Want to have a steady stream of income after retirement for a lifetime? The new rules issued in October by the U.S. Treasury Department and the Internal Revenue Service make this goal easier to achieve by including deferred income annuities in your 401(k) investment options.
As traditional pension plans become extremely rare and life expectancy increases, one of the biggest sources of retirement insecurity is outliving your money. Statistically, an average 65-year-old male will live to be 84, while the average female will reach 86. This means you have to cover for roughly 20 years after retirement. No matter how well you invest up until the point that you retire, you can still have a less than satisfactory retirement if you don't handle your money well.
That's where deferred income annuities come in. They're a valuable tool for creating an income distribution program that is very similar to now-scarce defined benefit pensions, traditional plans that paid you a fixed amount based on your salary. You can preserve your investment capital and make sure that you have a steady income for the rest of your life -- no matter how long you live.
Deferred income annuities came about in 2011. They are similar to immediate annuities. You give a lump sum to an insurance company and they guarantee an income for life. Under an immediate annuity, as the name says, you can get payments almost immediately, while with deferred annuities, the payments start much later. With deferred income annuities, your beneficiaries can receive the principal you invested; usually, once you die, that money is lost to heirs.
Previously, this tool was not among the Qualified Default Investment Alternatives, which retirement plans could use to put employees into. But new regulations clear the way for 401(k) plans to include annuities as one of the choices. This is an important option to have. You can now move your money in a 401(k) plan into a deferred income annuity. You can either begin taking income payments at the time of retirement, or you can allow the money to stay in the annuity and continue to grow, very similar to a fixed index annuity.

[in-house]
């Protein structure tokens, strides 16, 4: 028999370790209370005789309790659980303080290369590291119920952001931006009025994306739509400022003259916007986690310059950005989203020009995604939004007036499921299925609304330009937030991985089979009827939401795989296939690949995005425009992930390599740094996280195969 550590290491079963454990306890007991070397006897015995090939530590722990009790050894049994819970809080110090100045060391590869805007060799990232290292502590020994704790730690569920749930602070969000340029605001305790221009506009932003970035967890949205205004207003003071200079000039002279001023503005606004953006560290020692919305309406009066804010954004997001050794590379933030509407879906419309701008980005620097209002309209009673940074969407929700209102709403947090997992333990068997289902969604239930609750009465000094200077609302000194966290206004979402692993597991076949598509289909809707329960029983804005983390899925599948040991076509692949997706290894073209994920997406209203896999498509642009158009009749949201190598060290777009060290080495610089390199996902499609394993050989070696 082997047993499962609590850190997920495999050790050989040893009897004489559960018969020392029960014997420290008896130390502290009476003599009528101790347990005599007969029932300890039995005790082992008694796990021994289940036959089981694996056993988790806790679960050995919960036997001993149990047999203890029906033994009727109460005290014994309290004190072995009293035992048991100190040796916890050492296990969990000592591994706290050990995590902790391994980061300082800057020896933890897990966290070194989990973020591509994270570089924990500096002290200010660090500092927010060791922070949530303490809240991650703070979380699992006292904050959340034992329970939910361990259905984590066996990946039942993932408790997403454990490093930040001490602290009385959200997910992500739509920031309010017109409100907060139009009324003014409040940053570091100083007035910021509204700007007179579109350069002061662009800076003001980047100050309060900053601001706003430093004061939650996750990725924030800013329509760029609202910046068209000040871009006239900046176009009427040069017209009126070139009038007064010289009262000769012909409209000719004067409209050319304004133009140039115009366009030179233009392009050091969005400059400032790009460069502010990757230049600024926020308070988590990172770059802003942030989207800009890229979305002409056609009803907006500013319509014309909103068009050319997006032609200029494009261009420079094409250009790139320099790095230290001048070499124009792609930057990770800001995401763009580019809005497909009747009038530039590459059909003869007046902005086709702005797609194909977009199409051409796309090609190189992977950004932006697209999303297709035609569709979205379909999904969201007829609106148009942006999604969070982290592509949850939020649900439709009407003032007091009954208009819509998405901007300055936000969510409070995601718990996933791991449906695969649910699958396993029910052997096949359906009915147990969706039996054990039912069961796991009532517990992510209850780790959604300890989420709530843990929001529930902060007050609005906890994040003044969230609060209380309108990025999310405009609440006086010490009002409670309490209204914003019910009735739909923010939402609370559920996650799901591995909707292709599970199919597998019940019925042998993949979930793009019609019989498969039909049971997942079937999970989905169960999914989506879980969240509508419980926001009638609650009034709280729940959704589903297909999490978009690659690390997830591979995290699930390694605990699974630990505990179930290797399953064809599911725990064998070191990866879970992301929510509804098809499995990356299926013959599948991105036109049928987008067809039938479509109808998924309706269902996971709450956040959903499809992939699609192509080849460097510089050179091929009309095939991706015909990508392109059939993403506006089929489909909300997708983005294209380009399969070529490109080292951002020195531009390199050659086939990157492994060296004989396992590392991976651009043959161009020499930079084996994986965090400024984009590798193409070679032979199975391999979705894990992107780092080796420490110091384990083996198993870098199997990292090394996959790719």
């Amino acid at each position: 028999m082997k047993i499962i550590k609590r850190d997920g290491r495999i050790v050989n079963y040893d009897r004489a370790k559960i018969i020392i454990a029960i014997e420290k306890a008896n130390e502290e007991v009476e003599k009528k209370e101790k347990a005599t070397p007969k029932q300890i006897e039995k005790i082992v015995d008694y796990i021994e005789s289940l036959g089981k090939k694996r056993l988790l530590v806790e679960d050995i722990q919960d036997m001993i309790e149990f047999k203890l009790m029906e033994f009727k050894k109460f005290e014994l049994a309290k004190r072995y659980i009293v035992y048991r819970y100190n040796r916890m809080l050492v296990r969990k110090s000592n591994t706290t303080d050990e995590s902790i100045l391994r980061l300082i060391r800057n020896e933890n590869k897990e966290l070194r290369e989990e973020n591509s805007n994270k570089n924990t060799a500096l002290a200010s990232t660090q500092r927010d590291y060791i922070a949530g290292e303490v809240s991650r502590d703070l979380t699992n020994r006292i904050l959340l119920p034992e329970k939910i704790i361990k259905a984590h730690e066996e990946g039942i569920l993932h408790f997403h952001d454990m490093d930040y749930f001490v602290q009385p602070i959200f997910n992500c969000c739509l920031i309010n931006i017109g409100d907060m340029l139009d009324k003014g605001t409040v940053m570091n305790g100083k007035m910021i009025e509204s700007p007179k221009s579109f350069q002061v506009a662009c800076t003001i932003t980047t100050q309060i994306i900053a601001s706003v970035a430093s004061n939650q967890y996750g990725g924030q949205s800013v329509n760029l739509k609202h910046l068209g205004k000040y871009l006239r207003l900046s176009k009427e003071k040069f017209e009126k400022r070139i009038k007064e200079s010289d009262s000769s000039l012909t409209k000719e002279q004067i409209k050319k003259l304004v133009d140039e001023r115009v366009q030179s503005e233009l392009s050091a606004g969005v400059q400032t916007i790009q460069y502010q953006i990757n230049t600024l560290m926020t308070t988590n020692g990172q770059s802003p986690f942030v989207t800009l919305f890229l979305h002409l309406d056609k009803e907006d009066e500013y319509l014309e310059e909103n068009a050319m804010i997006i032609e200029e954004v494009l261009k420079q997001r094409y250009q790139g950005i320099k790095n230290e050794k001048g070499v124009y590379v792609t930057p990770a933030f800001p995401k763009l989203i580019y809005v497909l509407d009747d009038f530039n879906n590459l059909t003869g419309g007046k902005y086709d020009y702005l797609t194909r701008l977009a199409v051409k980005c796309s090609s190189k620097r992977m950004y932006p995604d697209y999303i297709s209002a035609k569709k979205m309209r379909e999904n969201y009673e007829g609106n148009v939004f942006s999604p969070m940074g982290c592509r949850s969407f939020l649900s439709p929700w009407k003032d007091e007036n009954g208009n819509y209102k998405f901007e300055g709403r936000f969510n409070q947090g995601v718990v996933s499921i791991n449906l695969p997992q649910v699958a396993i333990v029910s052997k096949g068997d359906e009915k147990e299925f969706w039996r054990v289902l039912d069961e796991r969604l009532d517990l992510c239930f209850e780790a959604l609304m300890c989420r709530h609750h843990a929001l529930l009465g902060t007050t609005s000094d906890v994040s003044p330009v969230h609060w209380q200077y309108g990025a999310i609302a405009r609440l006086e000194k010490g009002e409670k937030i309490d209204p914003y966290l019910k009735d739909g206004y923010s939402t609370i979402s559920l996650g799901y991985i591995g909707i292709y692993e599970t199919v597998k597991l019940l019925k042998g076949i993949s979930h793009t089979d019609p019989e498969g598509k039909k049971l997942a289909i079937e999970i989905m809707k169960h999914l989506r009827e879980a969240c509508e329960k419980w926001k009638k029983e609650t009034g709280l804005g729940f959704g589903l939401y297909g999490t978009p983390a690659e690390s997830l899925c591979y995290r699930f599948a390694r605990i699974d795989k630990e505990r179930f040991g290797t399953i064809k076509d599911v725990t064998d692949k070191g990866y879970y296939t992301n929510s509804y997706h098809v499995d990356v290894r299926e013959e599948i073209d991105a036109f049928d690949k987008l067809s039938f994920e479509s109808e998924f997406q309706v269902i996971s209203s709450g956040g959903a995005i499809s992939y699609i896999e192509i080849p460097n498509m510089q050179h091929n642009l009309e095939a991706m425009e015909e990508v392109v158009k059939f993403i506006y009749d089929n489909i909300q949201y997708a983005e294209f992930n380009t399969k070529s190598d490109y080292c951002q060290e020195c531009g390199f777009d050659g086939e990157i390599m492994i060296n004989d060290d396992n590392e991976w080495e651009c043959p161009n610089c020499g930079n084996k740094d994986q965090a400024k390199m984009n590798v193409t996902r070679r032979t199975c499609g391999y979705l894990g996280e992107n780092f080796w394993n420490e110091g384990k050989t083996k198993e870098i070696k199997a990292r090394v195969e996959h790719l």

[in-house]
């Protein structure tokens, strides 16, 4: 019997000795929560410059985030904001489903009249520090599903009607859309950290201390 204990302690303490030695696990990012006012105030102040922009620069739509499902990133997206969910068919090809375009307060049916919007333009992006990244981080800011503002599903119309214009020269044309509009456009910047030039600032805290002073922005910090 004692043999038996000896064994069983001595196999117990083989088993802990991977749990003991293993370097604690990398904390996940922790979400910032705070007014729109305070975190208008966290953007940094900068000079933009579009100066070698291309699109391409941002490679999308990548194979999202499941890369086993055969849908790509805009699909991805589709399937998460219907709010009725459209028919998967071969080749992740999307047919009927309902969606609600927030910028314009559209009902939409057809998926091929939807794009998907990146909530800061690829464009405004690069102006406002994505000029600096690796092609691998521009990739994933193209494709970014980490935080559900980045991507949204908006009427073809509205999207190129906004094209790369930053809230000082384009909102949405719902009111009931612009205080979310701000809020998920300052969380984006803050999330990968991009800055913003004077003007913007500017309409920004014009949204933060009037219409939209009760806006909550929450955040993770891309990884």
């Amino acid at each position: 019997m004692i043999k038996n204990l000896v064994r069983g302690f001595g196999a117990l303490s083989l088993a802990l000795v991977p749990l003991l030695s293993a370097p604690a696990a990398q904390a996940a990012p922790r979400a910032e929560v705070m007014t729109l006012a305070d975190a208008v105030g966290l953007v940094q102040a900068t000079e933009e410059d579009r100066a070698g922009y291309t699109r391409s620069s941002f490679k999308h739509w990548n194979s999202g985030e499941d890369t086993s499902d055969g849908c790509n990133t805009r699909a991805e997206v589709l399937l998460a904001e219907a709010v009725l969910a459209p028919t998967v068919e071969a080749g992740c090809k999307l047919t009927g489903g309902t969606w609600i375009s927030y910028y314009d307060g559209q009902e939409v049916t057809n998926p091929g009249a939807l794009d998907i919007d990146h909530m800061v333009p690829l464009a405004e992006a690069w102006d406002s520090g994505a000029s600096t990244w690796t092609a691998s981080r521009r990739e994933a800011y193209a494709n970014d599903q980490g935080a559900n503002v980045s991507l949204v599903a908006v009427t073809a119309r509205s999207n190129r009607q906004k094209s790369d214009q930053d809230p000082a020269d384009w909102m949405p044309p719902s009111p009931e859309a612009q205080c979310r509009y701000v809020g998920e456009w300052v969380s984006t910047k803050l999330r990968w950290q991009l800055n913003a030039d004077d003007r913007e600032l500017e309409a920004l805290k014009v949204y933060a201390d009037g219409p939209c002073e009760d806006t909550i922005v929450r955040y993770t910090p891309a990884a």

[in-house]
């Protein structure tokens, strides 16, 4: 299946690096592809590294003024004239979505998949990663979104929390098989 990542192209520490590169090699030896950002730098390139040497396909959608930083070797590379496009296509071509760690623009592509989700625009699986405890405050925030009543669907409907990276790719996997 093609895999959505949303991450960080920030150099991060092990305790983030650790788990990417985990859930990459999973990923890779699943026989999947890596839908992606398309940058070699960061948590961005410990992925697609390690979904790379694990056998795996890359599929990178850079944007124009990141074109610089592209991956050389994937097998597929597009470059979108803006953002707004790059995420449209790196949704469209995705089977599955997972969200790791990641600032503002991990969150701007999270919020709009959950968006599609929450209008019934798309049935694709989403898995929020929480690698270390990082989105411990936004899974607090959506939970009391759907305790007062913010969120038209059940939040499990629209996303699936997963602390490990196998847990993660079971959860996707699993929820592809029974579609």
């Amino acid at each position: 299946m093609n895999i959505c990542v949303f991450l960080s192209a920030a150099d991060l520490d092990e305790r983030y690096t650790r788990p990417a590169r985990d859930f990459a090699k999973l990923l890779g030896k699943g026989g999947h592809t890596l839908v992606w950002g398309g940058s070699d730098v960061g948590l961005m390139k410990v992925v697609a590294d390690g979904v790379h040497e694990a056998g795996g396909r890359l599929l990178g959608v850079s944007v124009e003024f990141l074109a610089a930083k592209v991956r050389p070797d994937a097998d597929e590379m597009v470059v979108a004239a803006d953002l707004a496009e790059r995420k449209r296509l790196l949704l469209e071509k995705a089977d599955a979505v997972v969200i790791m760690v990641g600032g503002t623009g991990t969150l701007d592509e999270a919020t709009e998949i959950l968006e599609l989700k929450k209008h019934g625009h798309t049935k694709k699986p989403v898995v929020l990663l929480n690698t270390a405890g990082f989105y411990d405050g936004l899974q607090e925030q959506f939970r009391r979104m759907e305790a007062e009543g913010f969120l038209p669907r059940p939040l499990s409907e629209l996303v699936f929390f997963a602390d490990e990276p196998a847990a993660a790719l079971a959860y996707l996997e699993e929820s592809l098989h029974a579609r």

The longer that you wait to begin taking distributions, the larger the annuity will be, and the larger your monthly income payments will be as well. Many people are in excellent health upon reaching retirement age, and have no immediate need to begin taking retirement income. By deferring the receipt of income, they can substantially increase the amount they get at a later date. And -- this is very important -- if you die before receiving your payouts, the annuity usually provide a death benefit for your spouse and heirs.
Deferred income annuities must deal with the rules for required minimum distributions, which require savers to take money from any tax-sheltered retirement plans after 70 and a half.
There is a potential workaround. If you want to defer income beyond 70 and a half, you can invest in a deferred income annuity using non-tax-sheltered assets, focused in stocks. This can be a way of earning higher income, since interest rates are currently at historic lows. Annuities usually invest mostly in bonds. Should interest rates return to their historic norms, you can take out a new annuity at the then higher rates and increase your income distributions as a result.
Deferred income annuities go a long way toward solving the generally overlooked issue of how retirement plans provide income for retirees. You may find that it is exactly what you need to make sure you never outlive your money.